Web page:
Microsoft’s probable investment in Dell’s buyout reflects a broader strategy of using its vast cash reserves to fund competitors to Google, Apple and Amazon. This strategy emerged several years ago, with ten billion to acquire Skype (facing increased competition from Facetime) and billions invested in (or given to?) Nokia to support its conversion from the Symbian to Windows Phone. Its pace has accelerated over the past 6-12 months, with yet more billions allocated to its internal hardware team to develop the Surface tablet, $300 million to Barnes & Noble to boost its floundering Nook e-reader (which runs Android for the time being), and now more billions to Dell so it can go private.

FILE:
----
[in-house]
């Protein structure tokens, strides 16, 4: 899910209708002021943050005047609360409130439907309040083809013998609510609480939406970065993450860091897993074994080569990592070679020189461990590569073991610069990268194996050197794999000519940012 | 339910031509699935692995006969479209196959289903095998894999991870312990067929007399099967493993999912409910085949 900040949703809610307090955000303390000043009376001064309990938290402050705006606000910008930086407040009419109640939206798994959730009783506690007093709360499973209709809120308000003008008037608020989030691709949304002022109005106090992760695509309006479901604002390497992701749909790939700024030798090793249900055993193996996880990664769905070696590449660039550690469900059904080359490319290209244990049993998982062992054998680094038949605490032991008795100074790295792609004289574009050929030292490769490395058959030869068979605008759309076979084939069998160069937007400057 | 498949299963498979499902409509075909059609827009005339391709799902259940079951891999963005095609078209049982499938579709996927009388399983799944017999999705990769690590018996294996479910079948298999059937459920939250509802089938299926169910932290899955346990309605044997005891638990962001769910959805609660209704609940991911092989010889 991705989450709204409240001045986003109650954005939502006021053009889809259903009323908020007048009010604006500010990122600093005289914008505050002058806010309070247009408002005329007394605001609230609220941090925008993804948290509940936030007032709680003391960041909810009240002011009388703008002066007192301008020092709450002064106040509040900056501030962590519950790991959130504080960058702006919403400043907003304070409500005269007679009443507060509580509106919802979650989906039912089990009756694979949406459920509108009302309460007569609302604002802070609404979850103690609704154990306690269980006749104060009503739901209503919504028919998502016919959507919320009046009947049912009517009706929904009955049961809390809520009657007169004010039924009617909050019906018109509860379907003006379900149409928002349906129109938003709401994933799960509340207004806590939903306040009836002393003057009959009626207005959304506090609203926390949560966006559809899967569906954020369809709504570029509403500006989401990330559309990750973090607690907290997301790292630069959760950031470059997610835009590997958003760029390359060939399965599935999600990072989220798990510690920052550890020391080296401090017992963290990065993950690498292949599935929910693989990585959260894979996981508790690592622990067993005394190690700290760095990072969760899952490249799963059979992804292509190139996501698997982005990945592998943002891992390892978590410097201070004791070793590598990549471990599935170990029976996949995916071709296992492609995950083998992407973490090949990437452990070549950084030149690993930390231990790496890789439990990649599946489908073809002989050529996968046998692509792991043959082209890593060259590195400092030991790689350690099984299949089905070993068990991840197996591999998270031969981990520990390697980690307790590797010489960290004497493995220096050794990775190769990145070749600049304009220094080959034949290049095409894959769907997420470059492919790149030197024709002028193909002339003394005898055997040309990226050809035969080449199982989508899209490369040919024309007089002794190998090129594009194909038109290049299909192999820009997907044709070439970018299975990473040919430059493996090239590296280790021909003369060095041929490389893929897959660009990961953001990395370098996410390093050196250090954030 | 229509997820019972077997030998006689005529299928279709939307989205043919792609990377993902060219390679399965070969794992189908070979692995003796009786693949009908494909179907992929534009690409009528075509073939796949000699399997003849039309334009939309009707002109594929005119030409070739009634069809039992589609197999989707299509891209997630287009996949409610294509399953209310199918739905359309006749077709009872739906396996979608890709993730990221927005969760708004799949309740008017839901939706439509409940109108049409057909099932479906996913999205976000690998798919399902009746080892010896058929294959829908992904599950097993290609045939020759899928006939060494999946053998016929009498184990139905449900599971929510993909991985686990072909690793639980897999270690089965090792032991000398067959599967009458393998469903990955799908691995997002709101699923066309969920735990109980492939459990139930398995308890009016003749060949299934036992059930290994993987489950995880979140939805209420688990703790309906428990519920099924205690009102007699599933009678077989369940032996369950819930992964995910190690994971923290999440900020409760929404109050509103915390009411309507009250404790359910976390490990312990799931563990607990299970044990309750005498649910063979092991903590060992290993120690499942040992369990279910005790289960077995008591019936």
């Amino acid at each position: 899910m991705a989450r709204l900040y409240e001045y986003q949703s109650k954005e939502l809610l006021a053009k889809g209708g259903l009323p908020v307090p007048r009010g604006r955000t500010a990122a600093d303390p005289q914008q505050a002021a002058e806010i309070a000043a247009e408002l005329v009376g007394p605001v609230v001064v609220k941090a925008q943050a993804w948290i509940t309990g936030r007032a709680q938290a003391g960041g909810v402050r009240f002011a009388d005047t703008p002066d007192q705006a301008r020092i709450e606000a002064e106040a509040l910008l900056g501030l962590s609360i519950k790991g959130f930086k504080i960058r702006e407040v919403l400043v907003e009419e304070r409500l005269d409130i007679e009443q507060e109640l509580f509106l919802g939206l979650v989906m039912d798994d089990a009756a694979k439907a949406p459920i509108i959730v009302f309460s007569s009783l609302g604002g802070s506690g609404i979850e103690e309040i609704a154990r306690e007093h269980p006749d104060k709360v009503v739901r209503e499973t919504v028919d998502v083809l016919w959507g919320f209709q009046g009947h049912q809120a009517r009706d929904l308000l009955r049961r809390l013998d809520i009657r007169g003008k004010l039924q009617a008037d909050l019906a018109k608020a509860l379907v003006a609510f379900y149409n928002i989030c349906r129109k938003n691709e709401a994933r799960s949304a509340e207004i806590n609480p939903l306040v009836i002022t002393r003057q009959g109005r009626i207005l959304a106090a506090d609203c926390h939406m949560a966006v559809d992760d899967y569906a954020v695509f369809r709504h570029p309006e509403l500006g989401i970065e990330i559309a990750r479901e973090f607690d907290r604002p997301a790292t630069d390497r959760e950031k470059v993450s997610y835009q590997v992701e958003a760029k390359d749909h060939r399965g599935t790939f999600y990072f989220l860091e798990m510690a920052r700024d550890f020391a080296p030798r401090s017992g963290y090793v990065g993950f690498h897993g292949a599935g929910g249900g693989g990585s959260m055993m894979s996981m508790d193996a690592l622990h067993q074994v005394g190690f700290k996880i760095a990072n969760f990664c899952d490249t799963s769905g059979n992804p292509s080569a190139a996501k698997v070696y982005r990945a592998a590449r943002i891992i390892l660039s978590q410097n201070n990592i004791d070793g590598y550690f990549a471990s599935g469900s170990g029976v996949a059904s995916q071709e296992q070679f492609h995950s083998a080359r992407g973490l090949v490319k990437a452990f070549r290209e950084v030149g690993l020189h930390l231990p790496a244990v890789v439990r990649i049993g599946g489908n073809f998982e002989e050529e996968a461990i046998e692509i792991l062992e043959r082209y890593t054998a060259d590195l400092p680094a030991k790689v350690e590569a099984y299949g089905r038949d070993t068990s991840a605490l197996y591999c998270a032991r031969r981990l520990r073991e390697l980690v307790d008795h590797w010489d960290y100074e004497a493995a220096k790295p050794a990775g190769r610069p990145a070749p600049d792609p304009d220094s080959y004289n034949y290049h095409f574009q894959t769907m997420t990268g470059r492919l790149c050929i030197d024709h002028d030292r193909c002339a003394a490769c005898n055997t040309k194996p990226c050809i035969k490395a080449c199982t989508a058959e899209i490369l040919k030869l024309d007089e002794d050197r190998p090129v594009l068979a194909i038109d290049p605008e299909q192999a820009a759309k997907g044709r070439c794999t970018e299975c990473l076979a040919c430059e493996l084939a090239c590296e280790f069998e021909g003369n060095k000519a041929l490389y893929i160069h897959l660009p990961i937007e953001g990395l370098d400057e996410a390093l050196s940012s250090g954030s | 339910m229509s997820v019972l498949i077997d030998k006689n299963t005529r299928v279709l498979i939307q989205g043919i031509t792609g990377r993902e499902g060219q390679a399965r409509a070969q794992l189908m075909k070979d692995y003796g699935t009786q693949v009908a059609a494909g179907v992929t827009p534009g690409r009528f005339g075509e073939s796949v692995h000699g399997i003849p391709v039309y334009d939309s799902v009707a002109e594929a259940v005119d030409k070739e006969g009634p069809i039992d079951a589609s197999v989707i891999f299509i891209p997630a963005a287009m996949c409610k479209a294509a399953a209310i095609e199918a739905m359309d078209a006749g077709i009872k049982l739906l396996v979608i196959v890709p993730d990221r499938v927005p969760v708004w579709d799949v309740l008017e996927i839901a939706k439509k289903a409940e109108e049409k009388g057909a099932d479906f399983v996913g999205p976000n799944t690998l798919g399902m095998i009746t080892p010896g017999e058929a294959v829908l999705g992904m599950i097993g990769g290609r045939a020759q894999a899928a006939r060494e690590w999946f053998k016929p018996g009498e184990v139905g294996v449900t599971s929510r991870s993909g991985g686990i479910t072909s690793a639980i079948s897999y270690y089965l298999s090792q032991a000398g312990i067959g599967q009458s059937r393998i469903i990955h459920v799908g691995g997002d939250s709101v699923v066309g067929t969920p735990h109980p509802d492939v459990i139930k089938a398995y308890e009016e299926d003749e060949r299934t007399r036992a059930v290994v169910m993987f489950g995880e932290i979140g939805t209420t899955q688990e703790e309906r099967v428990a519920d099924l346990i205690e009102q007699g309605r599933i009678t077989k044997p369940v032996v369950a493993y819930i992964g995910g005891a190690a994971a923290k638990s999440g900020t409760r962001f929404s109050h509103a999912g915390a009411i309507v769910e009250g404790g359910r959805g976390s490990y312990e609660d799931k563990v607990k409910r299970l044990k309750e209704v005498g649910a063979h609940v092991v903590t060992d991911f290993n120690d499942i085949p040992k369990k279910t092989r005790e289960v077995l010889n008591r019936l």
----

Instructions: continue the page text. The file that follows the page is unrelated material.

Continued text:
These investments don’t make any sense from a shareholder viewpoint – since I own the stock, better to raise the dividend and avoid a possible repeat of the $6 billion aQuantive loss/writeoff. But Ballmer recognized that Microsoft’s internal efforts to adapt to a non-desktop, mobile-centric world are not working. He instead is acting like a venture capitalist, making lots of investments and hoping that Microsoft’s internal efforts, combined with partners with solid financial resources, will pay off. We’ll see what happens, but poor 2012 holiday season sales from Nook and Nokia/Windows Phone (in the US at least) are not an encouraging sign.